So you’ve searched the apartment listings, found the one you want and signed all the paperwork. The only thing left is to pick up all of your stuff and take it to the new apartment. Sounds pretty straight forward, right? Not quite. A move requires a lot of planning, careful organization and perhaps even a little bit of luck to make sure the transition goes as smoothly as possible.
Whether it’s your first time or you’re a seasoned professional, here are seven tips to help make your move a little easier.
A move isn’t something you can simply prepare for over a weekend. Always plan ahead and never, ever, start packing the day before, as you’ll find that you have a lot more stuff than you initially thought. Make sure all of your boxes are labelled appropriately – it will save you a lot of hassle when you’re unpacking if you know what box goes in what room.
In the process of packing, you might discover that you no longer need, like, or have room for old clothes, furniture and knick-knacks. Don’t toss that stuff away, though – donate it to a worthy cause, such as Goodwill, the Salvation Army or the Canadian Diabetes Association. It’s a win-win situation – you’ll have fewer things to haul over to your new apartment and you get to help a charitable organization in the process. Plus, you might get a receipt for your donation, which you can use to lower the amount of taxable income you have to claim on your next tax return.
A nice, empty apartment awaits you, but there’s just one problem – you still have to get all of your stuff over there. Unless you have friends or family with large vans or trucks who are willing to help out, chances are you’re going to have to rent one from a company such as U-Haul. Demand for these vehicles is always high, especially between April and October, so it’s always a good idea to book out a van or truck several weeks in advance. Wait until the last minute and you might discover they don’t have any trucks available, and if they do, they might not be available during the time you had hoped to make the move.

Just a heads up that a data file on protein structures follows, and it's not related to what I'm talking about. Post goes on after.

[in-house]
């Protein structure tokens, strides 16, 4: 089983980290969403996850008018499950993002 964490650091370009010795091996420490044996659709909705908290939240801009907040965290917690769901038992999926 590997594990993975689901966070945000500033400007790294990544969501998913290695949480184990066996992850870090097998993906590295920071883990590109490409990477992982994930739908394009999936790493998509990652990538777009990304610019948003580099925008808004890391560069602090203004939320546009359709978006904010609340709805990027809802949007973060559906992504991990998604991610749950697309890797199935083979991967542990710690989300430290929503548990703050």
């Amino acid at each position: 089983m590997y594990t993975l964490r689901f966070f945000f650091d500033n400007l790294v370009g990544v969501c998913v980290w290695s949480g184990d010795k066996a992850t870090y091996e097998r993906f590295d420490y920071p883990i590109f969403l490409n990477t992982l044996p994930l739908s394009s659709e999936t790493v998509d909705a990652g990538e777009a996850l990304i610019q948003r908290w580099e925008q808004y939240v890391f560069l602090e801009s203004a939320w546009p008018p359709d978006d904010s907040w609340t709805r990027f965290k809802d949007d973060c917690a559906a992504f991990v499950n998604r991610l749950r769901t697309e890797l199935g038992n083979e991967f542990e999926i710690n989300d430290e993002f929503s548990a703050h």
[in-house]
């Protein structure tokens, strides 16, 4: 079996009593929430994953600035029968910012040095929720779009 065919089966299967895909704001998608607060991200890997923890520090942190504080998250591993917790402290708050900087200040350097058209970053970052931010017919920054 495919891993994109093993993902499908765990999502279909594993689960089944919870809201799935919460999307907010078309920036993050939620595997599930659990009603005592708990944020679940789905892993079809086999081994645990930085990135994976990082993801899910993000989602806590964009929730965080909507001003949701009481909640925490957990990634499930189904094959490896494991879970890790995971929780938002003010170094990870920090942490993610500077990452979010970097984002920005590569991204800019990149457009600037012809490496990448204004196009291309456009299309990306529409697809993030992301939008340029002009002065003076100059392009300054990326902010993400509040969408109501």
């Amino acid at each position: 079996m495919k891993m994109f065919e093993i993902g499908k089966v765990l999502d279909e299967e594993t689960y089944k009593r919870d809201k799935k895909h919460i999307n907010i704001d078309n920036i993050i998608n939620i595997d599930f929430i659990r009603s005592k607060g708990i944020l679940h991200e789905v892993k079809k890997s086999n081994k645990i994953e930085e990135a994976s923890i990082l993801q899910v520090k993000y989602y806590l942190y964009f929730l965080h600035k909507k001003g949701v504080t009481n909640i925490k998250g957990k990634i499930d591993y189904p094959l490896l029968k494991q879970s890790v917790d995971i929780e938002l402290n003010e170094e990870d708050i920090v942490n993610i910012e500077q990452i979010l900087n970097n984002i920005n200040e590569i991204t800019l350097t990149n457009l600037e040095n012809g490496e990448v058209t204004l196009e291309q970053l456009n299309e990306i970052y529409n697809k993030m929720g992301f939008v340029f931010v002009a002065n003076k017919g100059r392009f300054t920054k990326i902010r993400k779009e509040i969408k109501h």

Ideally, you should recruit a personal army of friends and family to help you move, as the only cost you’ll have to pay might be pitching in for a pizza after everything is done. However, what do you do if all of your friends are busy or out of town? Unless your idea of a fun weekend is hauling box after box into your new apartment all by yourself, perhaps it’s best to hire the services of a moving company. Whether you need them to do the entire move for you, or you just need them to help you load up the truck, a moving company has well-trained staff and all of the necessary equipment that will keep your valuables intact and make your move fast and hassle-free. Be sure to check the insurance policies of the moving company you hire – some offer different levels of coverage than others. You may want to invest in some form of moving insurance, especially if you have lots of rare and breakable items that could get damaged during a move.
Regardless of what floor you’re moving into to, getting all of your items up to your new apartment – especially those big pieces of furniture – isn’t going to be easy. Luckily, most apartments have large service elevators that can be used specifically for this purpose. However, during the busy times of the year, a lot of people are going to want to use those elevators at the same time. That’s why it’s wise to get those elevators booked in your name as far in advance as possible – some apartments will let you reserve an elevator a few months in advance. If you don’t, it might be a long night of waiting in the apartment lobby, waiting for an elevator to be free. Be sure to always check with the apartment manager to see when you can use the elevators, as some buildings have restrictions about what times of the day the service elevator can actually be used. Get all of the information you can, as far in advance as you can, and plan your move accordingly.
Try as you might, there’s bound to be somebody that you forgot to tell about your change of address. Luckily, you can register your change of address with Canada Post, and for a small fee ($36 for six months), they can redirect any mail sent to your old address to your new one. That will give you plenty of time to make sure all of your contacts are up-to-date regarding your whereabouts without having to worry about whether an important package will arrive at your new place or on the other side of town.
Apart from your mail, it’s important to have any monthly services, such as existing cable, phone, Internet, gas and hydro accounts, transferred over to your new address (or cancelled at your old place, if you won’t need them anymore). This can be extremely important, especially if you’re the type that depends on things such as the Internet for work or school.
These tips should help your move go as smoothly as possible – but like anything in life, you should always expect for the unexpected. But as long you’ve prepared as much as you can in advance, you should be resting comfortably in your new apartment.
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